Last week, I was at a conference in Dublin and one of the participants was articulating how she drives best-in-class performance with her team. The “AHA” moment for me was her quote on her leadership style. “I manage passion, not people”. One of the most powerful and thought provoking leadership quotes I have heard in a long time. The more I think about it, the more it resonates with me. I couldn’t stop thinking about the quote on my flight back and was able to connect some real life experiences / stories to the quote
- Hire the right PEOPLE
- Align PEOPLE to the right roles
- Motivate and develop PEOPLE
This is what every leader strives for. The 3 key pillars of leading and making people succeed. Now, lets switch PEOPLE with PASSION!!!
I think this gives a totally different perspective to leading teams and raises the bar for the people managers significantly, forcing one to think beyond and understand what an individual’s purpose and mission for their careers, connecting that to day-today work rather than just herding.
1. Hire the right People Passion: One of the most critical roles of a leader in any organization is to hire right, there is no margin of error. During my HP days, we hired a product / technical trainer who came in with several years of experience being a technical trainer. She had an engineering degree that complimented her technical trainer experience. She did a great job in the interview and said all the right things and we thought she was a perfect fit for the technical trainer role. So, we hired her and she did do a decent job as the technical trainer, delivering on what was expected. A couple of quarters in, we were looking to hire a HR counsellor as a part of our wellness team and she was pretty quick to raise her hands and apply for the role. I was intrigued and wanted to understand why a technical trainer with multiple years of experience would want to become an HR counsellor! I have to say that, I was amazed with the passion she showed towards the role and how she has been doing the counseling / wellness work independently outside work for over a decade. For personal reasons, she couldn’t relocate outside of the area she was residing and the only opportunity that she could find to support her family was a technical trainer but her heart was in wellness / counseling throughout. We decided to give her a try and she transformed the wellness program and went on to become a senior leader in the wellness community in the organziation. The key to hiring is going beyond the paper resume and exploring the passion of the individual and finding a potential match between their passion and the role that you are trying to fill. Sometimes experience and qualifications alone might not lead you to the right person for the job.
2. Align passion to the right roles: Have you ran in to a situation where you had an amazing rock star employee who was performing extremely well and as a reward, you promoted her/him to a different role/team. And, all of a sudden, this rock star employee is now struggling to deliver even on the basics. This is a perfect example of the misalignment between team member’s passion and the core work. Employees sometimes end up accepting the promotion even though they might not be motivated to take on the role due to lack of growth opportunities in the area of their passion in the organization. The role of a leader is not just to reward / recognize the employee butREWARD / RECOGNIZE RIGHT. One of the people managers who used to be a part of my team a few years back, was having a hard time leading his team and his group struggled to deliver even on the basics. He had been with the organization for over 10 years and grew through the ranks to be a people manager. His track record was astonishing. As a programmer (Individual contributor), he had developed applications that gave us a competitive advantage in the market, delivering $xxxM to the bottomline. So, we rewarded him with a people manager role to lead a team. He didn’t have an option but to take it, we didn’t have any growth path / job ladders designed for him as a developer (Individual contributor) at this level. The only way he could reach to this level / compensation was by becoming a people manager. A perfect example of “role fit” issue that we often run in to during internal promotions. Often, the only way for people to grow in an organization is by becoming a people manager which may not be everyone’s passion. This is a huge opportunity to build career ladders for employees to grow in their area of passion instead of force fitting them to areas that they may not get their energy from.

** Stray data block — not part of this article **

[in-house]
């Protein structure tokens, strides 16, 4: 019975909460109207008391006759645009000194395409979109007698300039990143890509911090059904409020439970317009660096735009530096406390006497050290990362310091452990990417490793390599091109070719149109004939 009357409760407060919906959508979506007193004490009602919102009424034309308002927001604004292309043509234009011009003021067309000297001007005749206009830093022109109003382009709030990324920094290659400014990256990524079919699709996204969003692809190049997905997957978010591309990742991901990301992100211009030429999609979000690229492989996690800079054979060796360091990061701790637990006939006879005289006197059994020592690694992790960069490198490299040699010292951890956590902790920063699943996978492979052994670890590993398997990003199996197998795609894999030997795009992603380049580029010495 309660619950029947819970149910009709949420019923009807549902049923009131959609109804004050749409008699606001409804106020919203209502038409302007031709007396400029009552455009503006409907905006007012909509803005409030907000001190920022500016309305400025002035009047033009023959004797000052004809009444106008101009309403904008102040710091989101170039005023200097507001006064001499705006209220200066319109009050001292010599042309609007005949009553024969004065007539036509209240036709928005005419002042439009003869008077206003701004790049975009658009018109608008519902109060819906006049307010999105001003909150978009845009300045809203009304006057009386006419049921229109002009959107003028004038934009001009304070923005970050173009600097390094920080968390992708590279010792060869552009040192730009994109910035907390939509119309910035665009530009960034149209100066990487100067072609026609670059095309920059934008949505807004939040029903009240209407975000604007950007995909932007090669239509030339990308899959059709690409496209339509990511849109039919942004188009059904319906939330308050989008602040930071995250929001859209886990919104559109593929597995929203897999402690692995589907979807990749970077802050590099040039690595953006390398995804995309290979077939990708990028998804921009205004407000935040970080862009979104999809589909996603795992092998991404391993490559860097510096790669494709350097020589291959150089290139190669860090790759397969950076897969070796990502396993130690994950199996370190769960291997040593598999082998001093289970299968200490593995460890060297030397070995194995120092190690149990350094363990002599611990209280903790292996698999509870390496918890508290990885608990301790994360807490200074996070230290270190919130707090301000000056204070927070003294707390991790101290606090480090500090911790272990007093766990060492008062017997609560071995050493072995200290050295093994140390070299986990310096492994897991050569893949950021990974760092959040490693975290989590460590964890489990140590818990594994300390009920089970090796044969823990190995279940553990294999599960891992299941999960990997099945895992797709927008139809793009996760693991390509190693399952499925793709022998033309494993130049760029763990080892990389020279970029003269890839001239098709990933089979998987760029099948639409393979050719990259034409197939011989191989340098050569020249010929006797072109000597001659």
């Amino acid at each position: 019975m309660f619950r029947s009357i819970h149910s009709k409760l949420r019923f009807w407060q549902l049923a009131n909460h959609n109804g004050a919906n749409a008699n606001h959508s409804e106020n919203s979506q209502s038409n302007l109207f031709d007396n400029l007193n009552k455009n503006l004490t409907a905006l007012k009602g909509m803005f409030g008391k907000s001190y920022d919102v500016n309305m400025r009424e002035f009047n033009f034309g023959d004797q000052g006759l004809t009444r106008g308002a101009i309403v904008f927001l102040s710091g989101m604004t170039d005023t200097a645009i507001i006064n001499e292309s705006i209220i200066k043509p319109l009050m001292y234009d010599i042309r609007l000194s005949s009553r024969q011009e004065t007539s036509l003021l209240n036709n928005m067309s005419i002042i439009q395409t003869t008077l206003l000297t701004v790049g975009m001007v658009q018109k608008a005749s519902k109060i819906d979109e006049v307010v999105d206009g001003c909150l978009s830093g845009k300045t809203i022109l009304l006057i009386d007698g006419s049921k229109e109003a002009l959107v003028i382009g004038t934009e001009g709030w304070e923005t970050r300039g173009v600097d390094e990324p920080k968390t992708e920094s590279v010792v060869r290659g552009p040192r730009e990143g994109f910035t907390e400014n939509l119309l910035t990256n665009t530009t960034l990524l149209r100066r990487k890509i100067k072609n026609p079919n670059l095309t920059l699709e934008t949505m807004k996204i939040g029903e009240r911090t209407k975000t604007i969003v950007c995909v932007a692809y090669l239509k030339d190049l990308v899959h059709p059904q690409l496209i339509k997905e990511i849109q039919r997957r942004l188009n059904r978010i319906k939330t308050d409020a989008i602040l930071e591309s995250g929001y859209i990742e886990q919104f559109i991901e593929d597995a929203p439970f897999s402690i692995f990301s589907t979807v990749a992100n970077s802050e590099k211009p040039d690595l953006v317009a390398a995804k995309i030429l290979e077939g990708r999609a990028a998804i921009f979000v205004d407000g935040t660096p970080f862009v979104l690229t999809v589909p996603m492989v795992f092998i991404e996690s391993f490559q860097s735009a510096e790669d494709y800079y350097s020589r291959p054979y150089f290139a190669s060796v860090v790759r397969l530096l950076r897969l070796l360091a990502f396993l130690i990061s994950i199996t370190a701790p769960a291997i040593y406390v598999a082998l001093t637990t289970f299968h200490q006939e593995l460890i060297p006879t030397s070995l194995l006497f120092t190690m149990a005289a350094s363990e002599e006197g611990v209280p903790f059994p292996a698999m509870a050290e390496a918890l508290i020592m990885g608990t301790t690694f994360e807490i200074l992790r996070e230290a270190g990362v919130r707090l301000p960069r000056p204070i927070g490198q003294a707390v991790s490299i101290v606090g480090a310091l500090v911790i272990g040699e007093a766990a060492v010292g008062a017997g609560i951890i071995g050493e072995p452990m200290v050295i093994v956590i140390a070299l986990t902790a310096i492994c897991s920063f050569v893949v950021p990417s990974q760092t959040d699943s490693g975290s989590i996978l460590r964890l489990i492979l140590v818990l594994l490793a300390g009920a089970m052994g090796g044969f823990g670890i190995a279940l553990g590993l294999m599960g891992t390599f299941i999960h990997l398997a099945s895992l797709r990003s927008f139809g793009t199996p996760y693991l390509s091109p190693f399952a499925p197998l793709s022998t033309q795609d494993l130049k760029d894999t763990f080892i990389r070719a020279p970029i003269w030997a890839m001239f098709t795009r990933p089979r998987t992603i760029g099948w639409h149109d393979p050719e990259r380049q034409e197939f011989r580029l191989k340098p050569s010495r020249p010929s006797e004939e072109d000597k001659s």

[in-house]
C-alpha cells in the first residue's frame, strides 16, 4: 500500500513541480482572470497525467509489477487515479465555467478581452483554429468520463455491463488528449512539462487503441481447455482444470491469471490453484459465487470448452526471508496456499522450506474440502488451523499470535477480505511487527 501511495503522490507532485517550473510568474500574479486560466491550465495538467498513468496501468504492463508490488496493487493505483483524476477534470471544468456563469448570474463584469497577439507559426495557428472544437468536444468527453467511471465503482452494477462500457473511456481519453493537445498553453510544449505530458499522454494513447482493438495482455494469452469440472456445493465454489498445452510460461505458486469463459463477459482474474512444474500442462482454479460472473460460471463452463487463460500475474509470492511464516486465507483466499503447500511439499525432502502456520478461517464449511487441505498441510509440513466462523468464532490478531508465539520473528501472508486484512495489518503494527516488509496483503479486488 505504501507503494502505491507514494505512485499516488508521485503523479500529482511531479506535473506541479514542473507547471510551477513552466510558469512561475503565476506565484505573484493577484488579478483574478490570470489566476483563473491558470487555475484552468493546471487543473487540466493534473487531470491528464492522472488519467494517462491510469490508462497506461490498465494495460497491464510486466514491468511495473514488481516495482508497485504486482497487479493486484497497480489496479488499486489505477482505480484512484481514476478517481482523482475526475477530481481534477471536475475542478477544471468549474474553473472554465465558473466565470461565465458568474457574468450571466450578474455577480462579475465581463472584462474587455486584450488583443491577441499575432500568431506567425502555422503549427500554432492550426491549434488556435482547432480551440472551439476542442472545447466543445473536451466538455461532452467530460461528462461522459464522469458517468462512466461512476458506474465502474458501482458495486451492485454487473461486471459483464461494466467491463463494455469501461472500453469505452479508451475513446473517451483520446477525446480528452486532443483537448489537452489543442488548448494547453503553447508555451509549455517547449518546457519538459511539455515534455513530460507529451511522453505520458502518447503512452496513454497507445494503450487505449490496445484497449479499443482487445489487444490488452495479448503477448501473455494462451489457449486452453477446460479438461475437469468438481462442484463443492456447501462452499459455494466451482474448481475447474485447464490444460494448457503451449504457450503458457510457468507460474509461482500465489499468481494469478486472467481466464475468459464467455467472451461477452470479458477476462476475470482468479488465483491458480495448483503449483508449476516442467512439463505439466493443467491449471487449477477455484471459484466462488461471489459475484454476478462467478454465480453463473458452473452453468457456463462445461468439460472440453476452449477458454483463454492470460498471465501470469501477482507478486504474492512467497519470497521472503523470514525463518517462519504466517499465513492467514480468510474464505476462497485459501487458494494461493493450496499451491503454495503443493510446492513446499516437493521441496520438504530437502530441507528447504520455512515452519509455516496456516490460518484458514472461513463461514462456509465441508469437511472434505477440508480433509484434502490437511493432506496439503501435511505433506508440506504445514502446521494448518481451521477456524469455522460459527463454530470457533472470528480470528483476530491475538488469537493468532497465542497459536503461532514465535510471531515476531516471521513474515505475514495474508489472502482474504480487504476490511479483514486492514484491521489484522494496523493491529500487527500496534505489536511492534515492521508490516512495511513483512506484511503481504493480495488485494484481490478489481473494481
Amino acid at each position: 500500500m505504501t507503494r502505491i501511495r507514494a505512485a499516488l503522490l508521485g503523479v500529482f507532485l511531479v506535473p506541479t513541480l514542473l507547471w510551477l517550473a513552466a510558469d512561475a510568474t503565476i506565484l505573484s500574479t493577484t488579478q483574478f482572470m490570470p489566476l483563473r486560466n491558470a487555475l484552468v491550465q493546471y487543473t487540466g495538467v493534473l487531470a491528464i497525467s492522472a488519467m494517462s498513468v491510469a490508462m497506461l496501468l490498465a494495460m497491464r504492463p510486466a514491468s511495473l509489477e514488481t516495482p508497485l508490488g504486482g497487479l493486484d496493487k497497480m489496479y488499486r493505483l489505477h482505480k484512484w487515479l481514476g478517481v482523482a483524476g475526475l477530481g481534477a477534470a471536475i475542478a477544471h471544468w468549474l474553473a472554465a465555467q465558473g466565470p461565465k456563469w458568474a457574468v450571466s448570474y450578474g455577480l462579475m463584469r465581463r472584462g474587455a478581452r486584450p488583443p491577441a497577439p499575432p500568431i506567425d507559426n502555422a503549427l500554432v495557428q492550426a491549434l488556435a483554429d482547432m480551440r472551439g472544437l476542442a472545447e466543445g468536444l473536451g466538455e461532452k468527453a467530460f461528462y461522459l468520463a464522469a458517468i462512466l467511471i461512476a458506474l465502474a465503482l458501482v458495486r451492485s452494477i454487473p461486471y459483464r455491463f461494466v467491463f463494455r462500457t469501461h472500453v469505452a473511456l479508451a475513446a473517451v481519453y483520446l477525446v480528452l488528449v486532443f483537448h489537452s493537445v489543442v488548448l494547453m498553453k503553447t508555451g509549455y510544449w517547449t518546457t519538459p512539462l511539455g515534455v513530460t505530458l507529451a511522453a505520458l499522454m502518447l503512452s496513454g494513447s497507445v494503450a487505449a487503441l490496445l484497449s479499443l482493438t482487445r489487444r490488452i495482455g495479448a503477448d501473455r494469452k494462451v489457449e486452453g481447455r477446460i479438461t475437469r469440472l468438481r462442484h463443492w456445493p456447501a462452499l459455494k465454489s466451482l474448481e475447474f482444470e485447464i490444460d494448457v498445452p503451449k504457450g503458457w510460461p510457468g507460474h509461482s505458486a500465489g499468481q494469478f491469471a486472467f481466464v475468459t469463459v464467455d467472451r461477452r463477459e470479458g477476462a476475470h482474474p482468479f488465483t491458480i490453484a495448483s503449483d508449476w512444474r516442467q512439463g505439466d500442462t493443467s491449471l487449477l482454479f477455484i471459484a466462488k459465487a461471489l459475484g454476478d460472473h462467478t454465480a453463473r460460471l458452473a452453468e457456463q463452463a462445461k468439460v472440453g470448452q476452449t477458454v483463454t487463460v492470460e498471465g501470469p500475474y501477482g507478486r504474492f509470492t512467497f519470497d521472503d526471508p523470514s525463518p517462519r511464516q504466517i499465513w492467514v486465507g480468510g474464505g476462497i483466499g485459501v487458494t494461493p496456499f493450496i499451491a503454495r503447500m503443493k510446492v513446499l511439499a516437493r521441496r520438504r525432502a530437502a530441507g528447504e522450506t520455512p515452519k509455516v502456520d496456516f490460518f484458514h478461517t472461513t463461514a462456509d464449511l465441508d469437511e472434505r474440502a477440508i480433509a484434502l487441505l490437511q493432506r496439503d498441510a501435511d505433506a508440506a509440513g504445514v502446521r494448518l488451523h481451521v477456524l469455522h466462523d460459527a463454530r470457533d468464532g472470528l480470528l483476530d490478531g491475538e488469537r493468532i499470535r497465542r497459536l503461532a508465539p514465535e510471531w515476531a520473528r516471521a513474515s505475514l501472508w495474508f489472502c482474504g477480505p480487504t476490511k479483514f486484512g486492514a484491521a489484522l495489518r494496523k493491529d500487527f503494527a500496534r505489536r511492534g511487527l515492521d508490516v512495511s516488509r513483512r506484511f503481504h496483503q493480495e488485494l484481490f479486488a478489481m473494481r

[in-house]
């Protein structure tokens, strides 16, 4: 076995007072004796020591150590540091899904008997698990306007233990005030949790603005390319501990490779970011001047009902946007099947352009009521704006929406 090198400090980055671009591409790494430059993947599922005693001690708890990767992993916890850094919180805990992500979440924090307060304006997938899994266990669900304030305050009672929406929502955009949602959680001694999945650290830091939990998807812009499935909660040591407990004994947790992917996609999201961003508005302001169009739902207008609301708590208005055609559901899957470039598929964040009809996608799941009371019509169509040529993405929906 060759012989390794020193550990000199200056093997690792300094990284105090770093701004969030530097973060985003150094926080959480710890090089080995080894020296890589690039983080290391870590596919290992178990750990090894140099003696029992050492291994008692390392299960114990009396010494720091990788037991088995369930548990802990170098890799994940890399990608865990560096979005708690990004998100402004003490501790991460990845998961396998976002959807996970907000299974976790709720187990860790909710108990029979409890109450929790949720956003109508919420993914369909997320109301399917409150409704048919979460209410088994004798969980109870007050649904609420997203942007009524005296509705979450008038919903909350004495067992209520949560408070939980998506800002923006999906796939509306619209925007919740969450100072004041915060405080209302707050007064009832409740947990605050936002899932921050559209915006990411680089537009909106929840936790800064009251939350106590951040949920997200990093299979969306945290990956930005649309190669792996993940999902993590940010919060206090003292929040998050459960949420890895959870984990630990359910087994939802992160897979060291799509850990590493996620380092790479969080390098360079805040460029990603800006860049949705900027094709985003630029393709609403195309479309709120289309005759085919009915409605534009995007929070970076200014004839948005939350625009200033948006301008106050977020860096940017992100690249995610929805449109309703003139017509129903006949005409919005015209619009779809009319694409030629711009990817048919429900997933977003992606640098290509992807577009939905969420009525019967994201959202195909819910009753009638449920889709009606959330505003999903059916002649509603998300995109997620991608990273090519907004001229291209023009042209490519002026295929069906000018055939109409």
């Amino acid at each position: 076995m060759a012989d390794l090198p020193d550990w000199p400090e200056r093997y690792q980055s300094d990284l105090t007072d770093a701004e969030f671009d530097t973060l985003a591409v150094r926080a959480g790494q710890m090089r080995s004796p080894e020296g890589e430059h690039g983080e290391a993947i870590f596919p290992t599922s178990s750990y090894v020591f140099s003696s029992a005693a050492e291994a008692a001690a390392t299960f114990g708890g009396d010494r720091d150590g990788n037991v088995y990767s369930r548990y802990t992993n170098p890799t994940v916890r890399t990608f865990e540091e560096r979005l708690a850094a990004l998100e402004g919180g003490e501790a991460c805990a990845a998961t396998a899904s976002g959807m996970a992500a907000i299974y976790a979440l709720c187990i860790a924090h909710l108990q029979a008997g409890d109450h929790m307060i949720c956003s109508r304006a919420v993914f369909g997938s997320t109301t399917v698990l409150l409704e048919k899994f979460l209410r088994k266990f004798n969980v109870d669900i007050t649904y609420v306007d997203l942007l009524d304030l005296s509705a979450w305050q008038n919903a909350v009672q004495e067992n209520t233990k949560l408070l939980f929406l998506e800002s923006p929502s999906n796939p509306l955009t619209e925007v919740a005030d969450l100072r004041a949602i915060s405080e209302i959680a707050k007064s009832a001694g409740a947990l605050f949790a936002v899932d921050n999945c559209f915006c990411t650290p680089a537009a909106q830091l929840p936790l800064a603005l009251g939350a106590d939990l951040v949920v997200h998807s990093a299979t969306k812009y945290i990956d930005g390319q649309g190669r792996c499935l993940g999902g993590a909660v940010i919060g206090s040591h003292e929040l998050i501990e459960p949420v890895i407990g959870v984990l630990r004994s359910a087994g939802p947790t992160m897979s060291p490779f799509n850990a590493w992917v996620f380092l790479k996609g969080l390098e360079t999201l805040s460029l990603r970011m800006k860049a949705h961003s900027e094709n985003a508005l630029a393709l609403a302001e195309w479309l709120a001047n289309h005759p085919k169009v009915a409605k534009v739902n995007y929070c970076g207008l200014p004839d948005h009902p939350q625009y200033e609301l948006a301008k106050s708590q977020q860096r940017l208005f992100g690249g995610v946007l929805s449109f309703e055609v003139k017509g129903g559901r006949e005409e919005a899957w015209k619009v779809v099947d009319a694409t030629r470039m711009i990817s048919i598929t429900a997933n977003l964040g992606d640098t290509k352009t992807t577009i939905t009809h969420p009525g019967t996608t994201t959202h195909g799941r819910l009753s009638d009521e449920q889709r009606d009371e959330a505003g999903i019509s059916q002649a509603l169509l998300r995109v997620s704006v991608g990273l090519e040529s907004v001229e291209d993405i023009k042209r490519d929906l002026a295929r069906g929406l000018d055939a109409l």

3. Motivate & develop people passion: It’s also the role of the leader to connect different pieces of the role to the passion of the employee. Jake was an awesome team member and a leader. He was one of the best people managers we had in the team, super passionate about leadership and managing people. A very responsive individual but, for some reason, he just wouldn’t attend the required technical training in spite of several reminders from me. It turns out that Jake did not see a value in the technical training and felt that it was a waste of his time. We had a long talk and realized that attending the training and improving his technical skills may not be inline with his career goals or passion but would help him be a better coach to his team and a better manager. This helped Jake connect the areas that he didn’t see as his primary interest areas to his passion which was people management. Often, people need assistance in connecting their passion to key developmental areas to further improve on what they are passionate about.
Aligning passion to the role also drives significant engagement and innovation. It’s the role of the leader to go above and beyond just managing people and identify, hire, develop and grow the right passion required to shape the future of the organziation.